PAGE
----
She paced the streets looking at the carts as a possible place, then discarded the idea. She and Timmon would be discovered the instant someone tried to use them. Timmon would be taken from her and eaten. Ekubeth considered the houses, but each house started where another ended. There were no hidden spaces between them to hide in. And the rooftops could be seen from houses on the streets higher up. She had to widen her search.
She finally settled on a stable one street over from her home. The hayrack provided a nice cover while the two horses remaining in it might make enough noise to cover Timmon’s cries. With her destination now known, she snatched a goat’s bladder from the stable wall and returned to Rebekah’s house. She waited at the window, listening for any sign of wakefulness, but heard only snores. Satisfied, she crept into the house.
Ekubeth groped around, searching for the house water barrel. Rebekah didn’t keep it near the door, but at the hearth. Ekubeth stubbed her toe on the barrel and yelped in pain, then bit her lip as she silently rubbed her foot. A snort came from the back room, the sounds of a waking sleeper. Ekubeth crouched low, waiting to be discovered. After a few moments, the snores began again and she remained safe.
After filling the bladder from the barrel, she slung the strap over her shoulder and began a slow search for Timmon. Her knees and toes hit every obstacle in the dark house. She whimpered with every injury, but kept looking. When she finished searching every stretch of floor, she had to admit defeat. Timmon was not in the main room, which meant he slept with his parents.
She hesitated, fearful of being caught. But if she didn’t rescue Timmon–his parents, and hers, would eat him on the morrow. Bracing herself, Ekubeth moved to the back room and pushed aside the curtain.
She dropped to her hands and knees, moving forward bit by bit. Reaching out, she ran her fingertips along the packed earthen floor until she felt woven wool. She followed the blanket until she encountered a foot, which she seized.
The foot twitched out of her grasp and the sleeper sneezed, rolling over. Ekubeth pulled back, realizing she’d grabbed Simon’s foot by mistake. Taking a deep, calming breath, she started her search again. Bit by bit, she followed the blankets, touching Rebekah’s hand once and getting slapped away as if she were a bug. After long moments of searching, Ekubeth found the sleeping Timmon, curled up in a nest of blankets at a far corner. She moved to a crouch, pulling the toddler into her arms. He sniffled and struggled, the way any sleeping child would when disturbed, but calmed back into sleep when Ekubeth kissed his forehead.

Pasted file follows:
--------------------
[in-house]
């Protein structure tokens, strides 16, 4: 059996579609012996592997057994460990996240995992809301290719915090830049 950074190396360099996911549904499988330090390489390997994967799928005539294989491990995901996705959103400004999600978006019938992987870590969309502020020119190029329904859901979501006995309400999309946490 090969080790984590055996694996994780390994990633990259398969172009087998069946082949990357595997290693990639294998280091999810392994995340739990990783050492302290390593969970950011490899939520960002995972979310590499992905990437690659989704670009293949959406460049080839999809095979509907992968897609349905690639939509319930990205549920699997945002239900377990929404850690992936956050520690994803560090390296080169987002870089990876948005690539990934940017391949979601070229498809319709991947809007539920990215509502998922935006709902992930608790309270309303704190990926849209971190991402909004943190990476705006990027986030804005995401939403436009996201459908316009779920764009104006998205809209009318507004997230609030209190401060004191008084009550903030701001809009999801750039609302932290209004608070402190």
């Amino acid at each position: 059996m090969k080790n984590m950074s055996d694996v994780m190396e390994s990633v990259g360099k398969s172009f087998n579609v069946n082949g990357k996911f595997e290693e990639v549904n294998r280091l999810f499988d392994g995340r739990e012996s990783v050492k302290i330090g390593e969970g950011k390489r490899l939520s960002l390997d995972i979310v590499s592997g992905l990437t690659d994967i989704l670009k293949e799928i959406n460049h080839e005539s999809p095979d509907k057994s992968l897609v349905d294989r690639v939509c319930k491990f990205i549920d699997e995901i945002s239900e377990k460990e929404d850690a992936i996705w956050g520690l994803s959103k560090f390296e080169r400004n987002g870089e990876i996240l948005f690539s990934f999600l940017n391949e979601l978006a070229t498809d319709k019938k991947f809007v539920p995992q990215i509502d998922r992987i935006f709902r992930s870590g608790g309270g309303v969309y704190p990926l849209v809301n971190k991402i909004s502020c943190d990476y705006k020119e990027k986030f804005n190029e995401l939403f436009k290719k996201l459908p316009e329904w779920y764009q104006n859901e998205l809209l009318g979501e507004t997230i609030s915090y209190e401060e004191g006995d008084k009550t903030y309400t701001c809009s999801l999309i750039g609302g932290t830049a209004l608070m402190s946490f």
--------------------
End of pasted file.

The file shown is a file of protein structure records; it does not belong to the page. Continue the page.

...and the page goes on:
Her foot caught in the blankets of Rebekah’s and Simon’s pallet as she walked out of the room, but she caught herself before she fell and shook the blankets free. Ekubeth forced herself to patience, leaving the house with slow, careful steps. Getting caught could be the death of her, as well as Timmon.
Once out of the house, though, she abandoned all pretense of calm. She broke out into as quick a run as she dared and fled to the comforting walls of the stable.
Exhaustion numbed her to the dreams of grumbling stomachs, shaking hills, and screaming children. When morning broke her slumber, she woke to horses bugling out their fear, Timmon squalling, and the hayrack toppled over, laying across her. She pushed it away, shoveling hay off her and the toddler. On the other side of the stable, the horses shied, eyes rolling wildly.
“Mama,” the toddler complained as he pushed himself up.
“Hush,” Ekubeth started, then inhaled large quantities of dust. The coughing fit caught her by surprise. Unable to breath, she grabbed for the goat’s bladder and washed her mouth out. When she finished drinking, Timmon was gone.
She capped the bladder and dug through the hay. Bits flew everywhere but she couldn’t find him. The horses thumped around in restless fear. They tried to push open the doors with their noses.
Scared, Ekubeth went over to calm the animals. “Timmon, please don’t be underfoot!” She could see no sign of him there, and the horses refused to be soothed. They shoved and pushed until Ekubeth pulled open the doors. They almost trampled her as they galloped past, and trumpeted their fear to the late morning sky.
The horses drew the attention of those outside the stable. A woman glared at Ekubeth and a man cursed loudly. But no one chased after the horses or came after Ekubeth. They chose instead to run down a few loose goats.
Timmon was nowhere to be seen. She stood right outside the door, looking up and down the street to be sure. The toddler couldn’t have gotten far. So she turned back to the stable and called, “Timmon? Timmon, please. I’m trying to help you.”